Talking ‘Bout Our Segregation
Michael Diedrich, Minnesota 2020, May 23, 2012 –
I’ve written before about the problems of segregation that often accompany school choice policies focused on learning narrowly. The charter school system in the Twin Cities is notable for the degree of segregation it contains and that many of its schools promote. As such, I’m looking forward to covering this Thursday’s forum (hosted by the Public Education Justice Alliance of Minnesota) on segregation.
The main speaker will be Myron Orfield, a professor at the University of Minnesota and one of the lead researchers at U of M’s Institute on Race and Poverty. The Institute has done a significant share of the research on contemporary school segregation, including its origins and effects. The forum will include a presentation by Professor Orfield and a subsequent discussion of the intersection between segregation and education in the Twin Cities.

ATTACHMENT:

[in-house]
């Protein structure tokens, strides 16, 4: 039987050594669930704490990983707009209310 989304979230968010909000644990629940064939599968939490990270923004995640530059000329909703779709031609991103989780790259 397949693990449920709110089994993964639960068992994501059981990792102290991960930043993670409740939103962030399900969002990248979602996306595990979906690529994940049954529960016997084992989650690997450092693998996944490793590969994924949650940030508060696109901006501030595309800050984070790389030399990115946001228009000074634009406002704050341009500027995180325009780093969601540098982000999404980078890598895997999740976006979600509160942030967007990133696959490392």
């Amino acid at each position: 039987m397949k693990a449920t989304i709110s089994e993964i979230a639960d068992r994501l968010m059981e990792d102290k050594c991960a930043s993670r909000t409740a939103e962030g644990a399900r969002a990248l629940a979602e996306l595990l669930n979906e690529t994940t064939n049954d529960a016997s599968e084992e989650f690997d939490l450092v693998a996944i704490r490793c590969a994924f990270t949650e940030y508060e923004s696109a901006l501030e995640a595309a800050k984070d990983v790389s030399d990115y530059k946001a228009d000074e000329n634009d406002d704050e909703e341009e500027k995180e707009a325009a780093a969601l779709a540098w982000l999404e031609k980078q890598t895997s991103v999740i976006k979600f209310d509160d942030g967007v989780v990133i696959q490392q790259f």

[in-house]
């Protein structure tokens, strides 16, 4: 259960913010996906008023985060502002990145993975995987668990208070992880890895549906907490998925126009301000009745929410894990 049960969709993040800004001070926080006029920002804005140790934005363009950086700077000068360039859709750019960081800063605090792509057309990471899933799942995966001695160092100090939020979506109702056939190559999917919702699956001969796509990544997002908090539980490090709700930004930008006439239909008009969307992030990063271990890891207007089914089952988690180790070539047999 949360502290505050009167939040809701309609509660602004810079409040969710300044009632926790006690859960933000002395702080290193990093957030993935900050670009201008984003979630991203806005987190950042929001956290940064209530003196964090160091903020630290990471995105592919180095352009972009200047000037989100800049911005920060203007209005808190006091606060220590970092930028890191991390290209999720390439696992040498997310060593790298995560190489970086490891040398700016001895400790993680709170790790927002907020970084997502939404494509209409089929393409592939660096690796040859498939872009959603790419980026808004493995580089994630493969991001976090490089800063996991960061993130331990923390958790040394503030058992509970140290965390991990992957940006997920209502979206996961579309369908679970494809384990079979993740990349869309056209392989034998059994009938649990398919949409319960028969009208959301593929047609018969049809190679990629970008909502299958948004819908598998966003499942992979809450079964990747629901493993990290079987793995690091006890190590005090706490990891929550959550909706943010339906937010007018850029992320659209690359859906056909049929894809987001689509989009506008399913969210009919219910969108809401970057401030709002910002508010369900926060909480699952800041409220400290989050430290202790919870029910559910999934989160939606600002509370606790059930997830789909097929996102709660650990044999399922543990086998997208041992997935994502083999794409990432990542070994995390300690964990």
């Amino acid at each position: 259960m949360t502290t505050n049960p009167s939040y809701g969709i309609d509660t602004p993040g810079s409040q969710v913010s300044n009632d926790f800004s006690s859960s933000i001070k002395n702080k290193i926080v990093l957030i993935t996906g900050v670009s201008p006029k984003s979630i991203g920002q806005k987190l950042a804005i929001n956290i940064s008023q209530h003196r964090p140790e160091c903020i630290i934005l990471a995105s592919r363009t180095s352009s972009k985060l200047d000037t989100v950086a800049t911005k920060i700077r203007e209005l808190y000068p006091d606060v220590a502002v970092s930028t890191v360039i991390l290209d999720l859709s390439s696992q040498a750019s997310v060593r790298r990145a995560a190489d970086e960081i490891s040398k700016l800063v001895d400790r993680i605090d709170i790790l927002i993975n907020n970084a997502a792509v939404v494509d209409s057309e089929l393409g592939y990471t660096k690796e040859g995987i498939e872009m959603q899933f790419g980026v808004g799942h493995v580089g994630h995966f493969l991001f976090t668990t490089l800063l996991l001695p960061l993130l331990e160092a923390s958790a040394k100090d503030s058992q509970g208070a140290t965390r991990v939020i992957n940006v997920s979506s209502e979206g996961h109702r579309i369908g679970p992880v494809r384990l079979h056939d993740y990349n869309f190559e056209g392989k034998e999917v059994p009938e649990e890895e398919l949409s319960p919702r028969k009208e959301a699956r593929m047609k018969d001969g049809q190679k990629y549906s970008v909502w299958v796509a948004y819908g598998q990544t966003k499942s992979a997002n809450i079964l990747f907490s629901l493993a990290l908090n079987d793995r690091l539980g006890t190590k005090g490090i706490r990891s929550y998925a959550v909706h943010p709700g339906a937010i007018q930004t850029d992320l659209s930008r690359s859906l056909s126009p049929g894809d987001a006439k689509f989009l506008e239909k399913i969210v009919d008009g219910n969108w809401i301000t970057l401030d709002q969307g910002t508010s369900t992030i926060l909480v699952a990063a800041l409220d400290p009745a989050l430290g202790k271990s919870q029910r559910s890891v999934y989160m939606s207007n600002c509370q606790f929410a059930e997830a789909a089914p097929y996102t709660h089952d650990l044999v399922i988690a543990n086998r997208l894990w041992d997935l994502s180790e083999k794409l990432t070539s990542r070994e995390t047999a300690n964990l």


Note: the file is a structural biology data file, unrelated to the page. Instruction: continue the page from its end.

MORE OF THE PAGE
For many people, it’s easy to fall into the idea that discussions of education should be colorblind. The realities of education show that such an approach isn’t actually helpful. There are real issues of race, culture, and expectations to address in our public schools. At the same time, the available information suggests that many of the well-intentioned efforts to address this via charter schools have backfired.
Of course, the school segregation of Minnesota today looks a little different than the segregation of a place like Mississippi a few decades ago. Instead of direct legislation requiring whites-only schools, we have a combination of residential segregation (driven in part by historical racism) and voluntary segregation by schools that focus on particular racial, ethnic, or cultural experiences. As it turns out, however, the new segregation is still, on the whole, damaging for students.
I’m looking forward to learning more on Thursday night, and you can expect to see a follow-up piece by me either on Friday or early next week. More information can be found at PEJAM’s web site. The forum will be held at 7 pm in Room 50 of Mondale Hall (229 19th Ave. South, Minneapolis) at the University of Minnesota Law School.